When is labor-inducing abortion performed?

For abortions later in pregnancy, labor may be induced with drugs that can be put in the vagina, injected into the uterus, or given through an intravenous (IV) line. These drugs usually cause labor within 12 hours and the abortion usually occurs within 12–24 hours. Labor-inducing drugs may cause side effects such as nausea, fever, vomiting, and diarrhea.

Where is an abortion performed?

Where an abortion is done depends on a number of factors:

  • How it will be done
  • The length of the pregnancy
  • The health of the woman

Early surgical and medical abortions can be done safely in a health care provider’s office or clinic. Later abortions often are performed in hospitals or in special clinics.

When will I get my menstrual period after an abortion?

Normal menstruation usually starts again 4–6 weeks after an abortion. Pregnancy is possible soon after the abortion, so birth control is needed right away. Choosing a method depends on many factors, such as age, health, and how likely it is

to be used consistently and correctly. Among the most effective methods are birth control pills and the intrauterine device. Condoms also should be used to prevent sexually transmitted diseases.

Do I need anyone’s permission to have an abortion?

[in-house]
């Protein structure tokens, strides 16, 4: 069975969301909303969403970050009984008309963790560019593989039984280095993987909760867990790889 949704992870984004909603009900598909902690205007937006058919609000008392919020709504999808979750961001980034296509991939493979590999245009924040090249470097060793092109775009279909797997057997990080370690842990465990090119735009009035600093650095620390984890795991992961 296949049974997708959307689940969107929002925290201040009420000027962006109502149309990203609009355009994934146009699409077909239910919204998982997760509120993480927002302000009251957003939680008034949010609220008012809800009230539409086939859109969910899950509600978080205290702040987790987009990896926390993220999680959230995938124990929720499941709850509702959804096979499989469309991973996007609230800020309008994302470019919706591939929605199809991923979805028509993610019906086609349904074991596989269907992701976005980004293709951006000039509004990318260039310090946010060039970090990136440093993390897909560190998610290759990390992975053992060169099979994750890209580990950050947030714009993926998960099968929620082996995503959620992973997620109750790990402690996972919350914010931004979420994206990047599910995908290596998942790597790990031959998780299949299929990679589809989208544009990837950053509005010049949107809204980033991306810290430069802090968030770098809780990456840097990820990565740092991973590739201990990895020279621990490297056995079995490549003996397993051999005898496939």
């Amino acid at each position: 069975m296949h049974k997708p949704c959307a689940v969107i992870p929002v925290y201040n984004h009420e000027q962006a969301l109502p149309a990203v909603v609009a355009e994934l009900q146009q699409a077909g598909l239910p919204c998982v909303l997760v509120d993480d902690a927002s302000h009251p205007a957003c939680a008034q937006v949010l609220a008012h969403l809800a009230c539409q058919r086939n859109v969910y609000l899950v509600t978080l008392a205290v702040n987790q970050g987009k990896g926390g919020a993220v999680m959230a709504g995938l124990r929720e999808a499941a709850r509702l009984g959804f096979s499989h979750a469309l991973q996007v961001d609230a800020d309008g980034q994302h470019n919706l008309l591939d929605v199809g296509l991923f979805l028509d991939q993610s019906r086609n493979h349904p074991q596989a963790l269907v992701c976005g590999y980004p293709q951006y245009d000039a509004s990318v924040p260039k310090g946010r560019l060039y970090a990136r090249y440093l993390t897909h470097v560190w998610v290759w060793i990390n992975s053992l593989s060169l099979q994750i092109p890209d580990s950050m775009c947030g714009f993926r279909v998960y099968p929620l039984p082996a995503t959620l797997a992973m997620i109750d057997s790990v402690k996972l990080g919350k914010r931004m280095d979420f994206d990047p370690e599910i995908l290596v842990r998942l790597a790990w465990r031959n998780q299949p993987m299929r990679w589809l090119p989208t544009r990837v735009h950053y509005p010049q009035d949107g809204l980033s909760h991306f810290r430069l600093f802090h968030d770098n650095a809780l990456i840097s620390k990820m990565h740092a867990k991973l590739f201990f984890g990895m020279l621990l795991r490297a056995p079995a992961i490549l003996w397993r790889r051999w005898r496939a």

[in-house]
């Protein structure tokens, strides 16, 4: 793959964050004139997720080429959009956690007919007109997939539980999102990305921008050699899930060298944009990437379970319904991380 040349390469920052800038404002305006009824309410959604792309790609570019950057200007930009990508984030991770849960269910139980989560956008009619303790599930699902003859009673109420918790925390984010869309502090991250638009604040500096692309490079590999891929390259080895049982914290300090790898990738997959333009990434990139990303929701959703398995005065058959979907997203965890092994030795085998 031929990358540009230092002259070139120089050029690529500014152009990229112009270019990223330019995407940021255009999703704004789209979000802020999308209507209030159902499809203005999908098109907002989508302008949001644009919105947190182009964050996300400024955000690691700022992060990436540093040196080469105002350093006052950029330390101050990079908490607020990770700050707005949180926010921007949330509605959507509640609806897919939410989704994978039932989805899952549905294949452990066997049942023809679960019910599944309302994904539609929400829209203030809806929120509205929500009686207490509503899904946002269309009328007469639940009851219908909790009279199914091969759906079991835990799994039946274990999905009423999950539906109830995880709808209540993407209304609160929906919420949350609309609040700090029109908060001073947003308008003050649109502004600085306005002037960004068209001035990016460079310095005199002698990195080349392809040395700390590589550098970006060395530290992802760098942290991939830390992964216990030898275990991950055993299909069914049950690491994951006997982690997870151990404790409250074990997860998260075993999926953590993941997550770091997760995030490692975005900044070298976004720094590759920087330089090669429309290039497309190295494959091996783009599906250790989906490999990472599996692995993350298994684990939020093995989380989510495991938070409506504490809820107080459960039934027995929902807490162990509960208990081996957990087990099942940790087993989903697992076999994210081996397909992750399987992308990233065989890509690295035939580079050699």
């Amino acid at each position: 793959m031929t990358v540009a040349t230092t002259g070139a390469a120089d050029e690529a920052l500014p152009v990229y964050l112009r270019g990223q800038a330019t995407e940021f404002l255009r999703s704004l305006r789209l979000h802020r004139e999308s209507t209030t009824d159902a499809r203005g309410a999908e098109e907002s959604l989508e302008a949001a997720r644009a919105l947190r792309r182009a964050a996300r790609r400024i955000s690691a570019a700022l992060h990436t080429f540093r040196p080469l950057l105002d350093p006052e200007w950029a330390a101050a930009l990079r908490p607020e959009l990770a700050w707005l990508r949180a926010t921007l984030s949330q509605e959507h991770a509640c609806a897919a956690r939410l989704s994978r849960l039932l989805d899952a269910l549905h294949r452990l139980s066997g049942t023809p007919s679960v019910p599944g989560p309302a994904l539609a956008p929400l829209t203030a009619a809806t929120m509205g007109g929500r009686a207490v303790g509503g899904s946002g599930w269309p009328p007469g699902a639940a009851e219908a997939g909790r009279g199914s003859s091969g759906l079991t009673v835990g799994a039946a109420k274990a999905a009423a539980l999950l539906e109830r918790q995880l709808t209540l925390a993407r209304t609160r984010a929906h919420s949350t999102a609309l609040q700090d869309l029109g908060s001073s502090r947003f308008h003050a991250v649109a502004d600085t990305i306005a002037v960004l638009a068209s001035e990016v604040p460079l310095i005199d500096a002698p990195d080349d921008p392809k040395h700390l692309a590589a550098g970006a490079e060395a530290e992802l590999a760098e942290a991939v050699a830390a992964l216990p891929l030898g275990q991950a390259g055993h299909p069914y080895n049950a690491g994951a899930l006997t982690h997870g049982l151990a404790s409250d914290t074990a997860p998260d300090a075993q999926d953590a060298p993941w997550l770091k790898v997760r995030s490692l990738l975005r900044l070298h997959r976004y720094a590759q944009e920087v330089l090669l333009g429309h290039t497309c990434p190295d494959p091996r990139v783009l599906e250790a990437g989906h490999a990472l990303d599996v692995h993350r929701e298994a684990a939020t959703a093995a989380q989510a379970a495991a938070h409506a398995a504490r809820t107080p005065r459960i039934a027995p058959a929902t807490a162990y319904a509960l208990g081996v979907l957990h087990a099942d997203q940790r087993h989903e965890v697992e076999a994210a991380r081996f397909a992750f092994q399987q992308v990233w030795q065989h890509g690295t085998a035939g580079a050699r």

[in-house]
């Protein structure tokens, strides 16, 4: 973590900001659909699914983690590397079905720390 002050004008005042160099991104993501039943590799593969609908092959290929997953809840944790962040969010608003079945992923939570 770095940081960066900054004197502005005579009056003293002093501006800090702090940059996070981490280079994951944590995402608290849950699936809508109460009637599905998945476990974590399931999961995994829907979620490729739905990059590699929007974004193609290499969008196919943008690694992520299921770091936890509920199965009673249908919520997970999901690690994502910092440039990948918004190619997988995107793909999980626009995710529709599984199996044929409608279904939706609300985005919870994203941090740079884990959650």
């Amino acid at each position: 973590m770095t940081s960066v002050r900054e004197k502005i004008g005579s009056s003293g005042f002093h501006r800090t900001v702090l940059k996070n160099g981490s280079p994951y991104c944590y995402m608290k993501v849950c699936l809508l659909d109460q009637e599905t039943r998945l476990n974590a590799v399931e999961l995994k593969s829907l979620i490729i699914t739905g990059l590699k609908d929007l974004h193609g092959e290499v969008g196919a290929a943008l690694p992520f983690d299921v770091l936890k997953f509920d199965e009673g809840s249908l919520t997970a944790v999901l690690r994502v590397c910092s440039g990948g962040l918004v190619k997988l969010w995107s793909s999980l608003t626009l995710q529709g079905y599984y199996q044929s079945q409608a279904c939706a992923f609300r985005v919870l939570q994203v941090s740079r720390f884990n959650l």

In some states, there are special legal requirements and waiting periods. For instance, most states require that minors get consent from their parent(s), tell their parent(s), or gain court approval before they can have an abortion.

Do all health care providers perform abortions?

Although abortion has been legal in the United States since 1973, no health care provider is required to perform an abortion.

Can having an abortion affect my ability to have children in the future?

Most experts agree that one abortion does not affect future pregnancies.

Does having an abortion increase my risk of getting breast cancer?

There is no evidence that having an abortion increases the risk of getting breast cancer.

Glossary

Ultrasound: A test in which sound waves are used to examine internal structures. During pregnancy, it can be used to examine the fetus.

Uterus: A muscular organ located in the female pelvis that contains and nourishes the developing fetus during pregnancy.

Vagina: A tube-like structure surrounded by muscles leading from the uterus to the outside of the body.

If you have further questions, contact your obstetrician–gynecologist.

FAQ043: Designed as an aid to patients, this document sets forth current information and opinions related to women’s health. The information does not dictate an exclusive course of treatment or procedure to be followed and should not be construed as excluding other acceptable methods of practice. Variations, taking into account the needs of the individual patient, resources, and limitations unique to institution or type of practice, may be appropriate.

Copyright October 2011 by the American College of Obstetricians and Gynecologists. No part of this publication may be reproduced, stored in a retrieval system, posted on the Internet, or transmitted, in any form or by any means, electronic, mechanical, photocopying, recording, or otherwise, without prior written permission from the publisher.